This week’s biggest-selling New Zealand books, as recorded by the Nielsen BookScan New Zealand bestseller list and described by Steve Braunias


1 To Italy, With Love by Nicky Pellegrino (Hachette, $34.99)

Straight in at number one in its first week, and billed thus: “A shamelessly escapist and uplifting read, that will take you to Italy, with love.”

2 Auē by Becky Manawatu (Makaro Press, $35)

3 The Last Guests by JP Pomare (Hachette, $34.99)

“Cain and Lina Phillips narrate most of the novel. He’s an ex-SAS soldier whose failed business isn’t helping a rocky return to civilian life that includes increasingly pointed questions about his role in civilian deaths in Afghanistan. She’s a paramedic whose own career is about to blow up after a call goes tragically bad.  Both have secrets that come to light when they’re not as good at scrubbing their internet histories as they think”: from a rave review by Craig Ranapia, at ReadingRoom.

4 Pounamu, pounamu by Witi Ihimaera (Penguin Random House, $30)

A new edition of the 1972 collection of short stories. It’s regarded as a modern classic but the author later turned on his first book, in  a 1981 essay, when he wrote that for post-war Māori, “It was if we’d all been given sleeping pills, tranquilisers. Even the literature we were writing lacked strength and direction. It was illustrative, pictorial… [and] what I have termed ‘the pastoral tradition of written Māori literature’. The work lacked anger or political thought…[My] books Pounamu, pounamu, Tangi and, to a certain extent, Whanau, in 1972, 1973 and 1974 are tender, unabashedly lyrical evocations of a world that once was. But they are a serious mismatch with the reality of the times…The basic purpose of [my] writing had been to establish and describe the emotional landscapes of the Māori people. The landscapes of the heart…[But] I had created a stereotype. Of warm caring relationships. Of a people who lived in rural communities. But what was the reality? The reality in 1974 was a hardening of attitudes. By 1975 I felt my vision was out of date. I made a conscious decision to stop writing. I said that I would place a ten year embargo on my work. It was the right decision to make.”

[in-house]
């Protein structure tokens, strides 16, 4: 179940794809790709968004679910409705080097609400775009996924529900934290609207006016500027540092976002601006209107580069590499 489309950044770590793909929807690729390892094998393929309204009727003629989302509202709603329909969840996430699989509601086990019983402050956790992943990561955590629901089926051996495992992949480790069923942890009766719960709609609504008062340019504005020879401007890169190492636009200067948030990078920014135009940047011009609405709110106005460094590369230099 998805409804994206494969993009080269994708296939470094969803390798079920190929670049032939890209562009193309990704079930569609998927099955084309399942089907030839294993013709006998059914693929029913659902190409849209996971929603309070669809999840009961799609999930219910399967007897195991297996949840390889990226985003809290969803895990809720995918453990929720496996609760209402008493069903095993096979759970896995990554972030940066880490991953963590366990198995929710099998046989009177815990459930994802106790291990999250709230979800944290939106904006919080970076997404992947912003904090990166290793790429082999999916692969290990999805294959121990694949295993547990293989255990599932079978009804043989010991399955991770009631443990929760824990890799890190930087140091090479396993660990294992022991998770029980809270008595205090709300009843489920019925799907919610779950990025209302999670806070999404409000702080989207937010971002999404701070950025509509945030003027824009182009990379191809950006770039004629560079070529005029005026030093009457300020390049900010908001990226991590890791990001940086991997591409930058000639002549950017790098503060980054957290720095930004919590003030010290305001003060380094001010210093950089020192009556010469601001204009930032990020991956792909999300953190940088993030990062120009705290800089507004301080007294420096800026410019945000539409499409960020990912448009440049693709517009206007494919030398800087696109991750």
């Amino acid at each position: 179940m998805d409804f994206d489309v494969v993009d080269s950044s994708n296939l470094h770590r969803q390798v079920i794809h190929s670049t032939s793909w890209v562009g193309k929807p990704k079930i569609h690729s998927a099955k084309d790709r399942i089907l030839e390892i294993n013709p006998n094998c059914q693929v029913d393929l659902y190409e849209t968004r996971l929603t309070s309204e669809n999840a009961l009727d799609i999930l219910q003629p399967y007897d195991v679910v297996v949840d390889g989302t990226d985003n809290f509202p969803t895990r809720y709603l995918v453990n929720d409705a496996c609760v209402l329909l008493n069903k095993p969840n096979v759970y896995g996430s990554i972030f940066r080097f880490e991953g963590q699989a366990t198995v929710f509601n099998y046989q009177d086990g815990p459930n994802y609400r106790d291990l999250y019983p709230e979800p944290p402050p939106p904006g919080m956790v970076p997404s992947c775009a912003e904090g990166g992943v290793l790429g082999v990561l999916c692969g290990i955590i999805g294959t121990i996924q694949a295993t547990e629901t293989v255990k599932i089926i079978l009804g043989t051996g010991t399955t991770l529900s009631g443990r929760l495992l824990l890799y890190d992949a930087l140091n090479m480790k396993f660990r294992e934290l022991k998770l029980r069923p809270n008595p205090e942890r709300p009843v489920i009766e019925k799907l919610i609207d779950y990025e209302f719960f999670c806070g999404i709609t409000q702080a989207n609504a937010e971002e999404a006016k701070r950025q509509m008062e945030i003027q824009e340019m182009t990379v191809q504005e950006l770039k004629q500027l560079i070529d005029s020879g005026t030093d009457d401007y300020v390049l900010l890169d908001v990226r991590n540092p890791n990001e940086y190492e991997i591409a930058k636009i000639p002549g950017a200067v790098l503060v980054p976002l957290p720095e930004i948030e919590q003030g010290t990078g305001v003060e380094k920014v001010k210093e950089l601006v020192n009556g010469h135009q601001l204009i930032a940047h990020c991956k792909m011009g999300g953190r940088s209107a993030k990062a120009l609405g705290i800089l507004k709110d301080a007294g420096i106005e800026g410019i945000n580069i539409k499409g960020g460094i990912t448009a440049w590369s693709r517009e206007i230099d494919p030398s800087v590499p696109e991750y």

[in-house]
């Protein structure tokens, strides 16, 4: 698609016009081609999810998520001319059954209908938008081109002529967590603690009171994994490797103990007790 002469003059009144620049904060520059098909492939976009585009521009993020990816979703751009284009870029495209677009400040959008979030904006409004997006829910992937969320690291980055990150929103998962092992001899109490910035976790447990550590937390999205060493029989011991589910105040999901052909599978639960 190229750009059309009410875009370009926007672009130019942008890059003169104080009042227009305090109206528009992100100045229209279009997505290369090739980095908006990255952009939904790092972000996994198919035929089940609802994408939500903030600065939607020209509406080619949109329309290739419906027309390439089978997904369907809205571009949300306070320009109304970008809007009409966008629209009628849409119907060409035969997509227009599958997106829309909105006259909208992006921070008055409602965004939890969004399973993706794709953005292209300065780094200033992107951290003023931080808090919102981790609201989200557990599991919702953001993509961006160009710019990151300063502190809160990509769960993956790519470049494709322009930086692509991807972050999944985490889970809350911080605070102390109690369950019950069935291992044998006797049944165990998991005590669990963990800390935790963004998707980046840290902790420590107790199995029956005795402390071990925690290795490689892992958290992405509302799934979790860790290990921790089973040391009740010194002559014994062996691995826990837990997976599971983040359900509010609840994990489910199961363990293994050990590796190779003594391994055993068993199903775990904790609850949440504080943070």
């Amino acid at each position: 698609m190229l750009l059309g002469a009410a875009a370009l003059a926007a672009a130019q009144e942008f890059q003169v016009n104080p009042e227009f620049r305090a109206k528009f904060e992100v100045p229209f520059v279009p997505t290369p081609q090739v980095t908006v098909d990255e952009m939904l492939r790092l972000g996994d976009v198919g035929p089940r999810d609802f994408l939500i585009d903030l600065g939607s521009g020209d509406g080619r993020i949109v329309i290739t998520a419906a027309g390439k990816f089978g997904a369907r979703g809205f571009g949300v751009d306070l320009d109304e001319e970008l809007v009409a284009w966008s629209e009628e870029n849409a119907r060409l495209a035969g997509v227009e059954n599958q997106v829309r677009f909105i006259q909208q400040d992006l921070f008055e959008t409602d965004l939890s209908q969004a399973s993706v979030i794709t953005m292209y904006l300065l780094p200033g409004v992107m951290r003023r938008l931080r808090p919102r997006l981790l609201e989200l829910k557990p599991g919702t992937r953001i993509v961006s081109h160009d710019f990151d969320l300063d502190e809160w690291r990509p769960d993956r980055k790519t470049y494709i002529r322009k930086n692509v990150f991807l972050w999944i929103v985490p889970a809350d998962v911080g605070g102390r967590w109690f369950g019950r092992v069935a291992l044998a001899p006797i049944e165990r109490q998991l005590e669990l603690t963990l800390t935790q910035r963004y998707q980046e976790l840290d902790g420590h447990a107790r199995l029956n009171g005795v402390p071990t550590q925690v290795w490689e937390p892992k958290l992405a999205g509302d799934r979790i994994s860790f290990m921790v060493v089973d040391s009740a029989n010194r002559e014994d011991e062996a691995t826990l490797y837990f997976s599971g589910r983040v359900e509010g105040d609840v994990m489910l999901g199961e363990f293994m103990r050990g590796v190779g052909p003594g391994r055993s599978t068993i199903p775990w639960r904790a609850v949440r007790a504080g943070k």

5 Double Helix by Eileen Merriman (Penguin Random House, $36)

“An entertaining and quite adorable love story, a riveting medical drama, and a thought-provoking dive into contemporary ethical issues”: from a rave review by Tiffany Matsis, at ReadingRoom.

6 Greta and Valdin by Rebecca K Reilly (Victoria University Press, $35)

7 Loop Tracks by Sue Orr (Victoria University Press, $35)

“A remarkable novel, beautifully and sensitively written, which demonstrates how the secrecy of the past may so unfairly encroach on the present”: from a rave review by Paddy Richardson, at ReadingRoom. 

8 The Author’s Cut by Owen Marshall (Penguin Random House, $36)

9 Cousins by Patricia Grace (Penguin Random House, $26)

10 Bug Week by Airini Beautrais (Victoria University Press, $30)

Award-winning short story collection; includes “Psycho Ex”.


1 Lost and Found by Toni Street (Allen & Unwin, $36.99)

Surrogacy memoir.

2 National Identity by Simon Bridges (HarperCollins, $37.99)

“If I was writing for political motivation, I wouldn’t be telling New Zealanders about how un-coordinated I am, that I’m religious, that I’ve been beaten up a lot, that I don’t feel particularly masculine at times,” the author said recently on Q + A, not very convincingly.

3 After the Tampa by Abbas Nazari (Allen & Unwin, $36.99)

4 Steve Hansen: The Legacy by Gregor Paul (HarperCollins Publishers, $49.99)

5 Still Standing by Jessica Quinn (Allen & Unwin, $36.99)

6 The Accidental Teacher by Tim Heath (Allen & Unwin, $36.99)

Matt Heath’s uncle! Another teacher, University of Canterbury’s Dr Jarrod Gilbert, posted a nice photo on Twitter this week to mark his school visit to Villa Maria: “A terrific bunch of young women interested in criminal justice.”

Also on Twitter this week, Scottish author Jane Feaver posted this photo, and wrote, “This is the best photo of a teacher I have ever seen.”

7 Aroha by Hinemoa Elder (Penguin Random House, $30)

8 Salad by Margo Flanagan & Rosa Flanagan, (Allen & Unwin, $45)


9 Imposter by Matt Chisholm (Allen & Unwin, $36.99)

10 The Edible Backyard by Kath Irvine (Penguin Random House, $50)

More vegetables.

Steve Braunias is the literary editor of Newsroom's books section ReadingRoom, a noted writer at the NZ Herald, and the author of 10 books.

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